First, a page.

When I first went to China, it was on a tourism visa which lasted for 3 months. This was in the weeks following the Olympics, when visa regulations were just beginning to ease slightly. I arrived unsure of what I would do at the end of those three months, or even of what the rules would be when the time came.
Friends all told me to simply wait and cross that bridge when the time came. I was understandably less Zen, having never been through this process, and understandably nervous seeing as how that “bridge” had not yet been built at the time. Thankfully, when the time came, I was able to obtain a 6 month visa with no trouble at all.
Almost a year later, my employers at the time began the process of obtaining a new work visa for me. This proved problematic to say the least. As any foreigner in China can tell you, visa troubles are a rite of passage.
In the lead up to the 60th anniversary of the Chinese Communist Party in 2009, visas had begun to be increasingly difficult to obtain and renew. Work visas had become almost impossible to come by for normal humans. As heightened security measures were put in place during that time period, the procedure for obtaining visas of any kind had become considerably more complex and more expensive. There is no recourse for visa-seeking residents but to comply.
In the days after the process began: I made over 4 trips to the local Kodak kiosk for visa pictures of varying size and background color as the regulations shifted by the moment; I scrambled to transfer money from my bank in the US to my local bank in China, a Sisyphean task I somehow managed to accomplish, only to be told it was unnecessary several days later; I cried uncontrollably for several hours every day; and, finally, I took a trip to the outer limits of Beijing to take a mandatory medical examination, presumably to ensure that I was indeed a human person and not a cyborg infiltrator.
The medical exam needed for gaining a work visa was once available at a more or less easily accessible location within the city. Due to the 60th anniversary, however, that was no longer the case. The only facility administering such tests was now out in the Northwest corner of Beijing near the mountains which, up until the time I went there, I had not known even existed.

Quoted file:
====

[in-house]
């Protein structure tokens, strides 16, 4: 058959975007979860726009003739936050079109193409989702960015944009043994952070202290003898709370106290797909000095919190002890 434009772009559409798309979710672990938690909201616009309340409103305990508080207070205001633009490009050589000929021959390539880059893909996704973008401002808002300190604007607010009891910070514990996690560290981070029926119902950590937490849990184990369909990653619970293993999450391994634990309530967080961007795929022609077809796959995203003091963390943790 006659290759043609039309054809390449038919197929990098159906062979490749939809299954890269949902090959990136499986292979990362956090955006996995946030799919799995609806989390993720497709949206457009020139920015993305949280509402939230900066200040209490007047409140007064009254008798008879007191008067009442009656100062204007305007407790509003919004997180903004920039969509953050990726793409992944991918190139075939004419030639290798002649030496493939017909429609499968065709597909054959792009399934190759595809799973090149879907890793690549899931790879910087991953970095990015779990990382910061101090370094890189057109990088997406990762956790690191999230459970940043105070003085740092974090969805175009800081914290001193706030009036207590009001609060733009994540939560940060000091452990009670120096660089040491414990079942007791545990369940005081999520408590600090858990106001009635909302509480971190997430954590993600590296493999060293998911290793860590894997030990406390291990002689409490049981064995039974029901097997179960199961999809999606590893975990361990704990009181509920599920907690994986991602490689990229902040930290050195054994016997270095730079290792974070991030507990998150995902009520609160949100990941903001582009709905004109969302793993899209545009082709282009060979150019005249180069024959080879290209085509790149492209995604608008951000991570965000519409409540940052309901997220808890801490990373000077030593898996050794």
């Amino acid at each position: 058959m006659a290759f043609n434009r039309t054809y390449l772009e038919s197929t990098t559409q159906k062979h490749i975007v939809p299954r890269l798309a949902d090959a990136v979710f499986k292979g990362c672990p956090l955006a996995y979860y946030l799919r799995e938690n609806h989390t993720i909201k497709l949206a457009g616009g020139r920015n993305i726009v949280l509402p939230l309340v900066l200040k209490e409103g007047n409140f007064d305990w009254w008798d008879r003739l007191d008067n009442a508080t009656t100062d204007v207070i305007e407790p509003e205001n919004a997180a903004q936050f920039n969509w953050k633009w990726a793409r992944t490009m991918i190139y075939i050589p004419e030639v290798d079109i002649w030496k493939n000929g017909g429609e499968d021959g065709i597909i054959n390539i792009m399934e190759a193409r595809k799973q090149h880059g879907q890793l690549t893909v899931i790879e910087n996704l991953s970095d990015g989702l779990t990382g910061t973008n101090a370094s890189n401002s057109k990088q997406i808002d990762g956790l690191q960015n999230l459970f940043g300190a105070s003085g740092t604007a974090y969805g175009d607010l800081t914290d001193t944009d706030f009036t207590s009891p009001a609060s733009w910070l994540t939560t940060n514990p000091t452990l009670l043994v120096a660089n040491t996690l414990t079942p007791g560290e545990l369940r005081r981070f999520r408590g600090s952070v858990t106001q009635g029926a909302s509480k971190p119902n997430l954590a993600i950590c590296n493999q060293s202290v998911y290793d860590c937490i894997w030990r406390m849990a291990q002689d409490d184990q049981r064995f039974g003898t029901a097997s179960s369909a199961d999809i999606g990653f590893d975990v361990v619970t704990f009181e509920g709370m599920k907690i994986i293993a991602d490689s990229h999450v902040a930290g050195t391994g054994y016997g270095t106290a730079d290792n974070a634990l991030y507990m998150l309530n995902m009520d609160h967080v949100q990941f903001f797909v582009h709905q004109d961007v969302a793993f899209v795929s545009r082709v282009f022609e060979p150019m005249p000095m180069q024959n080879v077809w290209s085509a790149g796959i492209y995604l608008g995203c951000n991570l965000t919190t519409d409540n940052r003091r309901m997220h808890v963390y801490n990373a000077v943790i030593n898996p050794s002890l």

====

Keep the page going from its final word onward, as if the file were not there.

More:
The drive to the facility where the medical exams were given was an adventure in itself. To begin with it was decided, by someone who has yet to receive the full extent of my wrath, that it would be a good idea to head out at 7AM: the exact beginning of Beijing rush hour. The drive, which off-peak might have taken an hour or so, was thus stretched out to 2 and a half hours. The five occupants of the compact car managed to go through all of the 5 stages of grief during the course of the drive, reaching acceptance only a few minutes before we actually found the place. It did not help that our driver had never been before, and so we spent much of our time driving through back alleys, ditches, and hutongs. To his credit, he finally got us there which, had I been driving, would never have happened.
Upon our arrival at the facility we were glad to find that the parking lot was nowhere close to full, perhaps we would get back before nightfall after all.
We walked in the door tired and afraid, still suffering from post traumatic stress disorder induced by our lengthy, hellish drive. A small woman dressed in nurses white and a thin face mask sitting behind a counter beckons me forward. Her eyes are smiling and I begin to relax, maybe the worst is over. When I reach the desk, without explanation or preamble, the small woman pulls out a gun and puts it to the center of my forehead.
Due to the recent H1N1 scares, many schools, hotels, and office buildings have begun screening everyone who entered with fever detectors. I had heard of this policy and, having never experienced it personally, had only some vague idea about disposable mouth thermometers. It turns out that they actually use a temperature sensor in the shape of a small gun which they hold to your forehead for a few seconds after which it shows your temperature in a digital readout. Pretty cool technology, actually. Unfortunately, my indoctrination into its use was unfortunately abrupt and more closely resembled a mugging. I only narrowly avoided the need for a wardrobe change.
When my heart began beating again, I filled out some paperwork and dove right into the exam.
We spend a few hours at the medical facility being bounced around to different rooms where we are poked and prodded by turns. In one room I wore a lead vest and stood in front of a gigantic humming machine for a few minutes. I cringed in mock fear as if the radiation burns me… The doctors were not amused. In another room I was laid down on a table and had wet suction cups attached to my upper torso. I still have no Idea why. The nurse seemed to find this process as amusing as I found it disturbing. In yet another room I had my blood pressure taken by a man who looked to be about a thousand years old.
All in all, after the drive, things went pretty smoothly. The trip back was uneventful and we were all able to laugh at the morning’s antics, though there was a certain harried tenor to our forced joviality. And when, several days later, I found out that I hadn’t really needed the exam after all, even I couldn’t tell if I was laughing or crying.